How Lily Parr Became England’s Unknown Footballing Legend

by Louise Quick

‘Let’s talk about football’ is a phrase I never thought I’d start a blog with. As someone who can count the number of football games I’ve watched on one hand I’m hardly a footie fan, but I am a fan of women’s history and that’s exactly why we need to talk about Lily Parr.

Despite retiring from the beautiful game 70 years ago, Lily Parr is still one of England’s finest wingers. Six-foot tall with a powerful left foot – and a significant chain-smoking habit – she’s best remembered for scoring more than 900 goals during her 32-year sporting career.

Lily Parr (credit: National Football Museum)

Nine hundred goals. Granted, the Brazialian goal-scoring legend Pelé has clocked more than 1,200 in his time, but in Parr’s defense, he’s likely played a few more games considering the FA essentially banned women’s football for half of the 20th century.

Let me explain. Women’s football is big business now: almost 12 million Brits tuned in to watch the US and England face-off in the 2019 Women’s World Cup semi-final. While some of us may have thought that women’s football was born the night the 2002 classic Bend it Like Beckham premiered, it turns out that its roots run a little deeper, back to the 19th century.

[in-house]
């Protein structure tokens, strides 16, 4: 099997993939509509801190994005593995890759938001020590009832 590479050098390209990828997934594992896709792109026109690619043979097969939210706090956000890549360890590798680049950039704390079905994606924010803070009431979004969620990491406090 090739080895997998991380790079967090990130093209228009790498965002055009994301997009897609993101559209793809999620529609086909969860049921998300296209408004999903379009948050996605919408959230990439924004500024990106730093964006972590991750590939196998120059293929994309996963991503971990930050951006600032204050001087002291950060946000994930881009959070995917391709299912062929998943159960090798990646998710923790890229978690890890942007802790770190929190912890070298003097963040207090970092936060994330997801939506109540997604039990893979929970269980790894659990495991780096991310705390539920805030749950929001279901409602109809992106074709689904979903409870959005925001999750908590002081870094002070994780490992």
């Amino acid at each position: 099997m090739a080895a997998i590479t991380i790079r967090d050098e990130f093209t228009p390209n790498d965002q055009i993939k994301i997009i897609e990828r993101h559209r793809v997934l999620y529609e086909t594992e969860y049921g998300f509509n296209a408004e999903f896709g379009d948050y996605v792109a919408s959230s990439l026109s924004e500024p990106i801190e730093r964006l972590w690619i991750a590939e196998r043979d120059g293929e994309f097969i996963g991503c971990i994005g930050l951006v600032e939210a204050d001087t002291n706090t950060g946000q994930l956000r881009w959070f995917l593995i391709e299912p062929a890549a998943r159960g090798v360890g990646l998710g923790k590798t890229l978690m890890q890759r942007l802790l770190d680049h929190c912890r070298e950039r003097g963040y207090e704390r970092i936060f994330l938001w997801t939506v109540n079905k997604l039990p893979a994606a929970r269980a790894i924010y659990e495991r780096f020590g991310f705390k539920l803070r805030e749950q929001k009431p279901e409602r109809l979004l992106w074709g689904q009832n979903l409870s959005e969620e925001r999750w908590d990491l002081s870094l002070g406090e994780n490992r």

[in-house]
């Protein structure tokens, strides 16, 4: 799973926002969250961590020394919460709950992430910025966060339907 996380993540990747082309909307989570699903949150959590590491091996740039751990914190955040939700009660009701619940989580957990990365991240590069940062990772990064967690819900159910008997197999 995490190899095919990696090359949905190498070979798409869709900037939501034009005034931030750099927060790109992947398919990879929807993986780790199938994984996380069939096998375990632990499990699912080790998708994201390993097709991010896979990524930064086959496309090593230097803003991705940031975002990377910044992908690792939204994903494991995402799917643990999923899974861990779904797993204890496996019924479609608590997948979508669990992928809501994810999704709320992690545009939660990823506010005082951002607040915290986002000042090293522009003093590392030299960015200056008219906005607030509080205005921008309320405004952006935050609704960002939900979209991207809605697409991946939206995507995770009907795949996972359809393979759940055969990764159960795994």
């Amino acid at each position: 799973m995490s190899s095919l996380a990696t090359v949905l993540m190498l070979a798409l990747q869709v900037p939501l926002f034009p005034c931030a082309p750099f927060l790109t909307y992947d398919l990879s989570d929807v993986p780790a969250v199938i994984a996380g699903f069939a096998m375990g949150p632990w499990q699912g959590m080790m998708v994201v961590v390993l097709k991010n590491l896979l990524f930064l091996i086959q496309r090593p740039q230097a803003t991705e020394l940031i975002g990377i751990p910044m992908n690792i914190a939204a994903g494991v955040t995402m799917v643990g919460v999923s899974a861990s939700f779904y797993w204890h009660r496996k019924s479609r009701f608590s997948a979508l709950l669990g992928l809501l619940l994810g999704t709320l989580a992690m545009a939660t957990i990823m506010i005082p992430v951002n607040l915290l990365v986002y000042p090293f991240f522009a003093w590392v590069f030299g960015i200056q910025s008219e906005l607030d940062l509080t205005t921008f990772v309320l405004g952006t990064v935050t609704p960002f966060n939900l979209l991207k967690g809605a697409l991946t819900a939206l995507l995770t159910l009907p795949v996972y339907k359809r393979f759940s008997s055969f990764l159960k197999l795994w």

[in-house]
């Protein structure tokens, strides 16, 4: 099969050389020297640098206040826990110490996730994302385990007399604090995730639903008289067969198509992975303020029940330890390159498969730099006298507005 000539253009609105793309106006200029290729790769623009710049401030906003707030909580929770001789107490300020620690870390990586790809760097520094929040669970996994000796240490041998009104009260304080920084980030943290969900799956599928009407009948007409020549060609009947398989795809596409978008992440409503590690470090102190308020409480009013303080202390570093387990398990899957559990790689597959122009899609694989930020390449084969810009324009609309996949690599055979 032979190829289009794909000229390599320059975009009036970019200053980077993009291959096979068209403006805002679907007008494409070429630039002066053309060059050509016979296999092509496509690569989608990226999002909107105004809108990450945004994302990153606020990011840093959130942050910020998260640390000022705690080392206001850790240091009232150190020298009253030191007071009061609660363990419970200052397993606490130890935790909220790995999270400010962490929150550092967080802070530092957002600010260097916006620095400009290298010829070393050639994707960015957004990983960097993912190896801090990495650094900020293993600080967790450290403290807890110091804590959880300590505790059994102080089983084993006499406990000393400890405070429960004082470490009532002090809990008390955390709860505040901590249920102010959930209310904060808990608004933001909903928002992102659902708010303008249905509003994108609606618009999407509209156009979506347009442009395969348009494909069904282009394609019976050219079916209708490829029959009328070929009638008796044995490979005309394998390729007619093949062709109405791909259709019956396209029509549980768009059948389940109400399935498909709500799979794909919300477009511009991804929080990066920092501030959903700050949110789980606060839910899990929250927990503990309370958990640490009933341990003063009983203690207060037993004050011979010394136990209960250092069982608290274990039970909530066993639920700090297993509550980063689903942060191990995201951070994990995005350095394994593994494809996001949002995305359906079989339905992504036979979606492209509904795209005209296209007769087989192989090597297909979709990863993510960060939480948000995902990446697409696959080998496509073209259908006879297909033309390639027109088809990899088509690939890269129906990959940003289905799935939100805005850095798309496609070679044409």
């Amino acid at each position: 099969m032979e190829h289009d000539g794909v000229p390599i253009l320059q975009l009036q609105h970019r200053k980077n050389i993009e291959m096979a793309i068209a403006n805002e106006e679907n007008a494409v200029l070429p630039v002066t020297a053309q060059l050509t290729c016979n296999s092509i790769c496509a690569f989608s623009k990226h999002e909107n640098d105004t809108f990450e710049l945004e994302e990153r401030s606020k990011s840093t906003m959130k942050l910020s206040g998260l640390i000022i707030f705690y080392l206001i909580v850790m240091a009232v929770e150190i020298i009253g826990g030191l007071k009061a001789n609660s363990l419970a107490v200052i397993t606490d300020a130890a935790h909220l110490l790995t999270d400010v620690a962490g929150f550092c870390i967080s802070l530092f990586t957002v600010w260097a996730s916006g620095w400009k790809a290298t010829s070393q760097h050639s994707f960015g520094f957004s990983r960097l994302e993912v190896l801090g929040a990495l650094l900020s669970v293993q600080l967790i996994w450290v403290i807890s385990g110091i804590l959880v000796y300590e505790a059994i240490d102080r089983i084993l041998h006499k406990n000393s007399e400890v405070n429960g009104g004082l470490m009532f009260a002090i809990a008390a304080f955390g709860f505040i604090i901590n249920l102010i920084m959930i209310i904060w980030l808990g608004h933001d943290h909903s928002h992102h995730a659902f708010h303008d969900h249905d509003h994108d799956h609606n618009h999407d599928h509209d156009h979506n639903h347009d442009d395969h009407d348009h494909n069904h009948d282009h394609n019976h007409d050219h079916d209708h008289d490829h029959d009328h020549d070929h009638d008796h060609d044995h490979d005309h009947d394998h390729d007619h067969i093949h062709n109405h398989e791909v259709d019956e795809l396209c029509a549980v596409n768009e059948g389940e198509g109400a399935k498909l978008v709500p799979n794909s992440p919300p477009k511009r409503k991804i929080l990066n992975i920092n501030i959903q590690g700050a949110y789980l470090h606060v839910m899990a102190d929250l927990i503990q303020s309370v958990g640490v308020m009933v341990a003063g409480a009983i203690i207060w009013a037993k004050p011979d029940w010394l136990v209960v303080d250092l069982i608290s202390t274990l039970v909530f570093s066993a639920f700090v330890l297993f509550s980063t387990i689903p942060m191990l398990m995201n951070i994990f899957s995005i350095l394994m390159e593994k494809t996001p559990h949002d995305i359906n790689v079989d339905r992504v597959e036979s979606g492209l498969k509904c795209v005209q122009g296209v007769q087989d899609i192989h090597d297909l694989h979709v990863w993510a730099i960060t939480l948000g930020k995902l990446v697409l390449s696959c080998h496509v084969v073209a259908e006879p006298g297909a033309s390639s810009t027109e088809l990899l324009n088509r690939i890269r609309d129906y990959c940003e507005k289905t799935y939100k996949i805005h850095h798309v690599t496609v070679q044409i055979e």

It was then World War One that triggered a real high for the game. With men fighting in Europe, women filled munitions factories in their droves, manufacturing the ammunition for the frontline.

Women munition workers in the First World War (credit: IWM)

It was in these factories that female workers began kicking a ball around in their brief breaks. It wasn’t long until teams were formed and then by Christmas 1916 crowds were turning out to watch them compete. 

You’d think that ‘proper’ Edwardian society could never possibly approve of women flinging themselves around a field. However, the factories and even the Prime Minister David Lloyd George supported the growing support as a means of boosting morale – anything for the war effort, hey?

Another reason women’s football got away with, well, existing was its charity work. Many games raised money for charities that helped soldiers and those affected by the war. A 1920 game at Goodison Park allegedly raised more than £3,000, which is somewhere around £120,000 in today’s money.  

One team quickly emerged as the one to beat: the Dick, Kerr Ladies. The team was named after the Preston munitions factory, the Dick, Kerr & Co, where the athletes worked. Terrible name, but fantastic at football, the team quickly gained an impressive following a 10,000-heavy crowd turned out to watch their 1917 Christmas game, raising funds for wounded soldiers.

Even as the war ended in 1918, women’s football continued its rise and this is where a very young Lily Parr enters the field. In 1919, a 14-year-old Parr was already playing for her local team, St Helens. Her talent was such that after only a few matches she was head-hunted by the Dick, Kerr Ladies, who could even afford to pay her 10 shillings per game. Parr was playing professionally! She quickly earned her wage too, by scoring 43 goals in her first season. Again, she was 14 years old.